Preface

Robert Penn Warren called the Civil War the “American oracle.”  It changed the country’s destiny.  It was the great pivot upon which the path of the American story forever turned.
 
One hundred and fifty plus years later, in an age where history is any news older than 24 hours, it is easy to think of the American Civil War as ancient history – or to not even think of it at all.  Yet, for all the progress in race relations that has been made in the U.S. since then, it is unfortunately evident that bigotry and hatred of “those not like me” is still extant in the American fabric.
 
America elected its first black president in 2008 yet the resulting resentment fueled a commitment by political opposition leaders to destroy his presidency, even at the risk of harming the country and its citizenry.  Political representatives of the “Party of Lincoln” unabashedly passed legislation specifically designed to prevent blacks and other minorities from voting.  Ironically, Abraham Lincoln was assassinated for supporting enfranchisement for blacks.
 
The American Civil War was a time of extraordinary sacrifice.  It was a time of genuine exceptionalism, when white men from essentially all walks of life sacrificed home, family and existence for the principle of human equality.
 
On April 9, 1865, Confederate General Robert E. Lee surrendered his Army of Northern Virginia to Union General Ulysses S. Grant at the McLean family home in Appomattox.  Lt. Colonel Ely S. Parker, a Seneca Indian who became one of General Grant’s closest friends and advisors, made the formal ink copy of the terms of surrender.  Seeing that Parker was an American Indian, General Lee remarked to Parker, “I am glad to see one real American here.”  Parker replied, “Today, we are all Americans.”
 

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We hold these Truths to be self-evident, that all Men are created equal, that they are endowed by their Creator with certain unalienable Rights, that among these are Life, Liberty and the pursuit of Happiness.
 
The Declaration of Independence is America’s cross to bear.  And it is a heavy one at that.
 
Even the very men who penned the Declaration, which inspired the defeat of the world’s most formidable army by a bunch of farmers, could not live up to its spirit when it came time to draft the U.S. Constitution eleven years later.
 
At the time of the Constitutional Convention, there were about half a million slaves in the United States, mostly in the five southernmost states, where they comprised 40% of the population.  Hotly debated at the Convention was the issue of whether to include slaves in the calculation to determine state representation in Congress.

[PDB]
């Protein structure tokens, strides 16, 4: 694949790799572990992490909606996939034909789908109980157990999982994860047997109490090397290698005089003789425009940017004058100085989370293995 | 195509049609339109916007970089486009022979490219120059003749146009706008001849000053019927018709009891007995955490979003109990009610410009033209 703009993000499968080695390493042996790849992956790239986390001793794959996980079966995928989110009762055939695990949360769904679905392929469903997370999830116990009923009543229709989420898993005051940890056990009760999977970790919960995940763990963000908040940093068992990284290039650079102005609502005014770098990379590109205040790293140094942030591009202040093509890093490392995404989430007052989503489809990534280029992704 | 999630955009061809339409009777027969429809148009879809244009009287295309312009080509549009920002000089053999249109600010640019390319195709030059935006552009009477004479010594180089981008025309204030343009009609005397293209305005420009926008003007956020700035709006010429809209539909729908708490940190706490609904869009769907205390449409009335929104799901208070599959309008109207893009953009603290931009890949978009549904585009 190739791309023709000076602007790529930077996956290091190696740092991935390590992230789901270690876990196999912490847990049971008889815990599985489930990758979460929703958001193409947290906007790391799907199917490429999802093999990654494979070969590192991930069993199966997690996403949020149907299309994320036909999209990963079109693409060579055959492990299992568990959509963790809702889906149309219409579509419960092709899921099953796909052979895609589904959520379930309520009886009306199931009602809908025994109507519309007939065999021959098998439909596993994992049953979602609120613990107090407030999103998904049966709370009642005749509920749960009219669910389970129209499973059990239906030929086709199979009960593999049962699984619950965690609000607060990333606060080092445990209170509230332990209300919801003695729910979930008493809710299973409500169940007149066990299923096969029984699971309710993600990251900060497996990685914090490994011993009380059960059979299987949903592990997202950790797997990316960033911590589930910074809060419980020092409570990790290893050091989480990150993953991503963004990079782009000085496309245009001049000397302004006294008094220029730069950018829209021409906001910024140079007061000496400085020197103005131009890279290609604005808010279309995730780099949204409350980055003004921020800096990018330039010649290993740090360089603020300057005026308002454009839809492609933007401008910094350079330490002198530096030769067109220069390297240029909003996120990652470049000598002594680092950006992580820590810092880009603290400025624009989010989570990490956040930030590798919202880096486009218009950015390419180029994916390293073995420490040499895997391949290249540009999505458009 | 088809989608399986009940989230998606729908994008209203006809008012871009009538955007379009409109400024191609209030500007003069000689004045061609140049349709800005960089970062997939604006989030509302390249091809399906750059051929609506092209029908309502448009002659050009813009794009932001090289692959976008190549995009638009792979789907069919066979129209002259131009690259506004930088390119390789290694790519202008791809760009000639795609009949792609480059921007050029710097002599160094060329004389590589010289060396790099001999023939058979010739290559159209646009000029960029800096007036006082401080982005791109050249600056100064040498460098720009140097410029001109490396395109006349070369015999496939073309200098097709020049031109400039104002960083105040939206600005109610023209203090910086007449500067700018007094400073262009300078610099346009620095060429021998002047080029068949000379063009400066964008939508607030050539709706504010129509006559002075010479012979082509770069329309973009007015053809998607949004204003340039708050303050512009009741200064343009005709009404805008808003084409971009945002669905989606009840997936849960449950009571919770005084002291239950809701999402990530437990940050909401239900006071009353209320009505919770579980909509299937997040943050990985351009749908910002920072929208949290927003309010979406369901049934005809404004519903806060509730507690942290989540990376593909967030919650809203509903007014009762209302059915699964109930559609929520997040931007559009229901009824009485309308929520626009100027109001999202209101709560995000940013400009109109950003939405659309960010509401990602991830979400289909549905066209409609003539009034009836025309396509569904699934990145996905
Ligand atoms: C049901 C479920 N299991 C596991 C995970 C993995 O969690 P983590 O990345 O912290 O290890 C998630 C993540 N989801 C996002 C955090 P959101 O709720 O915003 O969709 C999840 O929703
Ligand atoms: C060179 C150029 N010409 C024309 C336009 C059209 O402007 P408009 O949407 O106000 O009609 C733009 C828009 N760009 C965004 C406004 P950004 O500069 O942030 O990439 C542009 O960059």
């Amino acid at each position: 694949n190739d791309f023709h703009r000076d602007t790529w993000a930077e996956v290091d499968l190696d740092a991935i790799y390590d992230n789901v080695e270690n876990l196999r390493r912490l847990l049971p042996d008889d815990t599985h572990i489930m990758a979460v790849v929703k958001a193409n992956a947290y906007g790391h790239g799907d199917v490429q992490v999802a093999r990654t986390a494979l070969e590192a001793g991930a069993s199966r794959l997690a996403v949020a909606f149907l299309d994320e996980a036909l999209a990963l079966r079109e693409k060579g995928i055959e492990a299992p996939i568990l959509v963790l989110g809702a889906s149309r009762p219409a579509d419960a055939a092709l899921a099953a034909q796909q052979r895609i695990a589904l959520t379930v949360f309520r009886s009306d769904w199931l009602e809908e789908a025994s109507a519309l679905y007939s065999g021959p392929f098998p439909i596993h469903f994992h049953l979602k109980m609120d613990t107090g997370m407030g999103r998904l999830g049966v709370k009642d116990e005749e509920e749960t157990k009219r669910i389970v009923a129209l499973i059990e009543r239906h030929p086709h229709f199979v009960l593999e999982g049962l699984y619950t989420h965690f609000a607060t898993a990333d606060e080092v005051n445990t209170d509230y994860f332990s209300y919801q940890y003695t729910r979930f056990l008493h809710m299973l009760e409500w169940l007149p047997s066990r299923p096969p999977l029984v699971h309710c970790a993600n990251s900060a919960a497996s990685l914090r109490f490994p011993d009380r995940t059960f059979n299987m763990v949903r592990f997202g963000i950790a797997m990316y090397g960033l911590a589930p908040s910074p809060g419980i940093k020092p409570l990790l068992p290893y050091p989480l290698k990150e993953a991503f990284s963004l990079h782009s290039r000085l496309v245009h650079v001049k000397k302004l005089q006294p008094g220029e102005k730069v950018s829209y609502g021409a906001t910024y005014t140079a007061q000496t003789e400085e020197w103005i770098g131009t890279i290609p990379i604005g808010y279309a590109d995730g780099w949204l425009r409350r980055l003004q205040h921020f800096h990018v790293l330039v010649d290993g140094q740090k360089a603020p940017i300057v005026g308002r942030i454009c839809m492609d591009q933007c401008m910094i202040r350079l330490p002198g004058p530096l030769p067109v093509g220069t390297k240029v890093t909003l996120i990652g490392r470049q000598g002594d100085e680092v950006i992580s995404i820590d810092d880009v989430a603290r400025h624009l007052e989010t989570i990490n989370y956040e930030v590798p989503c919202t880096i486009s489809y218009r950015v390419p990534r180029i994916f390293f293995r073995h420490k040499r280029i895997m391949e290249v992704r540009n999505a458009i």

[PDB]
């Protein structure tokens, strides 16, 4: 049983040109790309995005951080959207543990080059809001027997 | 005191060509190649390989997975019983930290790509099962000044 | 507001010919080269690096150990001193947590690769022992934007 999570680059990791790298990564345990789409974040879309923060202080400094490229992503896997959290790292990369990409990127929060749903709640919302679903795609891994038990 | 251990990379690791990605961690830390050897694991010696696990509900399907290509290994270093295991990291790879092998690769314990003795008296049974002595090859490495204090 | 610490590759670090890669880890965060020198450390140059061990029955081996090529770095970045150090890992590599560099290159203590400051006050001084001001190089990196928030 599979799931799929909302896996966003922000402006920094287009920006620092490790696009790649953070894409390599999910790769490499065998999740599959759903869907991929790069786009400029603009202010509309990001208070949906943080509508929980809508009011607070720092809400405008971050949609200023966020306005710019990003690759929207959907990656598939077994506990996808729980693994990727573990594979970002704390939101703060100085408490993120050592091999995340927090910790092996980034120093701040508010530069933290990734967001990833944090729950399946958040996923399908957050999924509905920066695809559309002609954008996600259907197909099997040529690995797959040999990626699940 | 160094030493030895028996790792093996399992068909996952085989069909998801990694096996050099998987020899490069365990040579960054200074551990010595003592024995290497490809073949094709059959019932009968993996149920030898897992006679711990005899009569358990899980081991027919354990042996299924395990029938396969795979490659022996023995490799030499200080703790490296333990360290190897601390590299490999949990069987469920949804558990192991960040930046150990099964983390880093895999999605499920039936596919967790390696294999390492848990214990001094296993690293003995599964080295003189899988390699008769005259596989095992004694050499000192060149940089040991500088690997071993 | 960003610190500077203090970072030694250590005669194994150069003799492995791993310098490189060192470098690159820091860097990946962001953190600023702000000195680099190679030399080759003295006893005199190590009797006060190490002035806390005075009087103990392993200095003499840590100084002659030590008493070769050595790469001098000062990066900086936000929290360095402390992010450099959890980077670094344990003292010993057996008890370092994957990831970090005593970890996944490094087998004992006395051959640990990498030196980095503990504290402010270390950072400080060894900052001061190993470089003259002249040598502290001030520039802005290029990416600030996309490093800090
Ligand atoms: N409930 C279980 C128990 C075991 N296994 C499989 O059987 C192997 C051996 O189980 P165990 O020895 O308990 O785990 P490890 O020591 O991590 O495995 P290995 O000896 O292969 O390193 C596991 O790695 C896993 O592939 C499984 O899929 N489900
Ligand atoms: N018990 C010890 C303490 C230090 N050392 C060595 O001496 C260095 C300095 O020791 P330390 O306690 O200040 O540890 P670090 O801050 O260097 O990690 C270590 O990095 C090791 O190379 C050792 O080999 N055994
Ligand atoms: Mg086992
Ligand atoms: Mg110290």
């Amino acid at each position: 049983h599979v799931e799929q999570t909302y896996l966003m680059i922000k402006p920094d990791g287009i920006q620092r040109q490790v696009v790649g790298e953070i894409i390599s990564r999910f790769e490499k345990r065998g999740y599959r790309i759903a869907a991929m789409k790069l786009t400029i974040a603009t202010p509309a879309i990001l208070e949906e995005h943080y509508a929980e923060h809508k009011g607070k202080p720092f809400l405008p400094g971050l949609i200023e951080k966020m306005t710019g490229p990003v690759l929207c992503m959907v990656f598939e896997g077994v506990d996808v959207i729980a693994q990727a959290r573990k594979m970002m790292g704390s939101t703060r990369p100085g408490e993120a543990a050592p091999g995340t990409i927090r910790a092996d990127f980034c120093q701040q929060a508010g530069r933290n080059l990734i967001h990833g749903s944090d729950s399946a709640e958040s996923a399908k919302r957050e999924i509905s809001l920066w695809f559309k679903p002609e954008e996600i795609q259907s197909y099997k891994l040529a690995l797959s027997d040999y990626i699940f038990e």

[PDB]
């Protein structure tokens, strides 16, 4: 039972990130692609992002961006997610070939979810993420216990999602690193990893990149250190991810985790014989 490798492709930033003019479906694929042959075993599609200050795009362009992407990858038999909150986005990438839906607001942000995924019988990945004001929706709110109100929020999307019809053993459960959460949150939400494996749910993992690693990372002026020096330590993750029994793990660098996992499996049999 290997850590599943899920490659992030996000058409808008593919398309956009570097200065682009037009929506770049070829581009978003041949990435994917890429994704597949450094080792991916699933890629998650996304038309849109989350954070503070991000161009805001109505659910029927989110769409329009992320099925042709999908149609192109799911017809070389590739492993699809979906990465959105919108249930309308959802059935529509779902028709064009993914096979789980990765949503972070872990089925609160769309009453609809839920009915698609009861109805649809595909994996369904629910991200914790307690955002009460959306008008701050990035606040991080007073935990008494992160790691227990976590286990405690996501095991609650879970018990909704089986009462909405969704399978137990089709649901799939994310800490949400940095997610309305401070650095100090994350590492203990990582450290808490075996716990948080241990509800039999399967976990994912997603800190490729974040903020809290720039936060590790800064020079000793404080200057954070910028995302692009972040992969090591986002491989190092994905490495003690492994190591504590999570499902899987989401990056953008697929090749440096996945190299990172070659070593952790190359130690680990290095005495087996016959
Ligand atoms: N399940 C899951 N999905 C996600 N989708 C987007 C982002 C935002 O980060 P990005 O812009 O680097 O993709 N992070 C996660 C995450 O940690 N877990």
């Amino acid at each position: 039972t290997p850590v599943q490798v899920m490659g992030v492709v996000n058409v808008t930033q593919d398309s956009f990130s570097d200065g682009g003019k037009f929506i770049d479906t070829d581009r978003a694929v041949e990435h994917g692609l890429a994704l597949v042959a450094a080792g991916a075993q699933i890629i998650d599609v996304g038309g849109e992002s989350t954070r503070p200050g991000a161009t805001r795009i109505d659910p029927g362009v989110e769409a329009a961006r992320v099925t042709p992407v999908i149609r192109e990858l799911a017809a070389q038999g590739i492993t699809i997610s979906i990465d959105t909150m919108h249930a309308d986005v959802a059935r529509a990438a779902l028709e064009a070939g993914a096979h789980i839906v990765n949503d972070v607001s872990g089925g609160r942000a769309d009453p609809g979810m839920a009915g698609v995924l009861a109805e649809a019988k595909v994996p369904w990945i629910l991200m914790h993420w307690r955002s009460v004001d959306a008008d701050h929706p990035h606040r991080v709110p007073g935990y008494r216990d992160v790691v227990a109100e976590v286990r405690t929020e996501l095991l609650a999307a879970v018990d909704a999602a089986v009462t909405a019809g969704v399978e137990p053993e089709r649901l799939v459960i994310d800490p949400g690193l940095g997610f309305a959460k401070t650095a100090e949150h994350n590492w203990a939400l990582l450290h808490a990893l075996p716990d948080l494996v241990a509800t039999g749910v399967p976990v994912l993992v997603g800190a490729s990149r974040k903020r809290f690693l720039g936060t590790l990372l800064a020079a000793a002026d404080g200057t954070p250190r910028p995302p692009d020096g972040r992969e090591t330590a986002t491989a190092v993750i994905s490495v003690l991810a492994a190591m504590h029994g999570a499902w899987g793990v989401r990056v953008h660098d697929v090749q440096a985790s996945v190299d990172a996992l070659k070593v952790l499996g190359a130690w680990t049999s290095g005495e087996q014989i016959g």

As expected, delegates from southern states argued that slaves should be considered “persons” to determine representation, but as “property” if the new government were to levy taxes on the basis of population.  Northern state delegates, where slavery was uncommon, argued that slaves should be included in taxation, but, since they could not vote, should not be included in determining representation.
 
Americans today know this as the “taxation v. representation” debate.
 
The final compromise — count “all other persons” as three-fifths of their actual numbers — reduced the representation of the slave states relative to original proposals, but improved their representation in relation to free-states.  An inducement for slave states to accept the Compromise was its tie to taxation in the same ratio, so that the burden of taxation on slave states was also reduced.
 
The Three-Fifths Compromise gave slave states a disproportionate influence in the new central government, namely the presidency, through the Electoral College, the speakership of the House, and the Supreme Court.
 
This was not meaningless.  Historian Garry Wills proposed that without the additional slave state votes, Thomas Jefferson would have lost the presidential election of 1800, Missouri would have been admitted as a free state, Andrew Jackson’s Indian Removal Act would never have passed in Congress, and the Wilmot Proviso, which banned slavery in territories won from Mexico, would have passed.
 
The other key provision was Article IV, Section 2, “No person held to Service or Labour in one State” “escaping into another,” “shall be discharged from such Service or Labour, but shall be delivered up on Claim of the Party to whom such Service or Labour may be due.”
 
South Carolina delegates submitted this clause to the Constitutional Convention.  Northern delegates objected, stating it would require that state governments enforce slavery at taxpayers’ expense.  Notwithstanding the objection, the clause was quietly reinstated and adopted by the Convention without objection.
 
Thomas Jefferson described the justification best when he said, “as it is, we have the wolf by the ear, and we can neither hold him nor safely let him go.  Justice is in one scale, and self-preservation in the other.”
 
In short, despite the lofty idealism of the Declaration, the United States was born under pragmatism leading to compromise, with the trade bait being slavery.